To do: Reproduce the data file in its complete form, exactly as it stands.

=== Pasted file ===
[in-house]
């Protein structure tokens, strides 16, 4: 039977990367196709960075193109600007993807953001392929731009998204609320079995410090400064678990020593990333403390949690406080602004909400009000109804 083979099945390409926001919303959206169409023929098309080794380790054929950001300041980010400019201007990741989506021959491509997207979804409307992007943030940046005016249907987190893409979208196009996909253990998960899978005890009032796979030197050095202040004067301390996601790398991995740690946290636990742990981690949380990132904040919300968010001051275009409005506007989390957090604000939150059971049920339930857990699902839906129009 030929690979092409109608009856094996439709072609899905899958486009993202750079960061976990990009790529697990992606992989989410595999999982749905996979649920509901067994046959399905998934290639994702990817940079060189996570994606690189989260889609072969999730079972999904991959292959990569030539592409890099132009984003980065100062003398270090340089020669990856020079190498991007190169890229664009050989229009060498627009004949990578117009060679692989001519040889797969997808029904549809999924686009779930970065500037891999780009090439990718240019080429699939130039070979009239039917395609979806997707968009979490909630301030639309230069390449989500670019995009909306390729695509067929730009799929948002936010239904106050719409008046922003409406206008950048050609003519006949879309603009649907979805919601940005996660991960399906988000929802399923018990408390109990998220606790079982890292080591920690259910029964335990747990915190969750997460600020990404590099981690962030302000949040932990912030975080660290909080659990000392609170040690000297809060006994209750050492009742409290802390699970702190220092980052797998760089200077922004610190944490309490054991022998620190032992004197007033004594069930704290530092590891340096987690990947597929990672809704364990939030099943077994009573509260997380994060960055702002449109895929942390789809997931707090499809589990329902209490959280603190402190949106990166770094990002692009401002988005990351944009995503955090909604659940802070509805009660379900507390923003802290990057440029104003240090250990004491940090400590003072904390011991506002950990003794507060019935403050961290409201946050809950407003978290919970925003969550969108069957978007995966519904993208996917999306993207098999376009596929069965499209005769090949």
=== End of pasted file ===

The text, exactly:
[in-house]
């Protein structure tokens, strides 16, 4: 039977990367196709960075193109600007993807953001392929731009998204609320079995410090400064678990020593990333403390949690406080602004909400009000109804 083979099945390409926001919303959206169409023929098309080794380790054929950001300041980010400019201007990741989506021959491509997207979804409307992007943030940046005016249907987190893409979208196009996909253990998960899978005890009032796979030197050095202040004067301390996601790398991995740690946290636990742990981690949380990132904040919300968010001051275009409005506007989390957090604000939150059971049920339930857990699902839906129009 030929690979092409109608009856094996439709072609899905899958486009993202750079960061976990990009790529697990992606992989989410595999999982749905996979649920509901067994046959399905998934290639994702990817940079060189996570994606690189989260889609072969999730079972999904991959292959990569030539592409890099132009984003980065100062003398270090340089020669990856020079190498991007190169890229664009050989229009060498627009004949990578117009060679692989001519040889797969997808029904549809999924686009779930970065500037891999780009090439990718240019080429699939130039070979009239039917395609979806997707968009979490909630301030639309230069390449989500670019995009909306390729695509067929730009799929948002936010239904106050719409008046922003409406206008950048050609003519006949879309603009649907979805919601940005996660991960399906988000929802399923018990408390109990998220606790079982890292080591920690259910029964335990747990915190969750997460600020990404590099981690962030302000949040932990912030975080660290909080659990000392609170040690000297809060006994209750050492009742409290802390699970702190220092980052797998760089200077922004610190944490309490054991022998620190032992004197007033004594069930704290530092590891340096987690990947597929990672809704364990939030099943077994009573509260997380994060960055702002449109895929942390789809997931707090499809589990329902209490959280603190402190949106990166770094990002692009401002988005990351944009995503955090909604659940802070509805009660379900507390923003802290990057440029104003240090250990004491940090400590003072904390011991506002950990003794507060019935403050961290409201946050809950407003978290919970925003969550969108069957978007995966519904993208996917999306993207098999376009596929069965499209005769090949």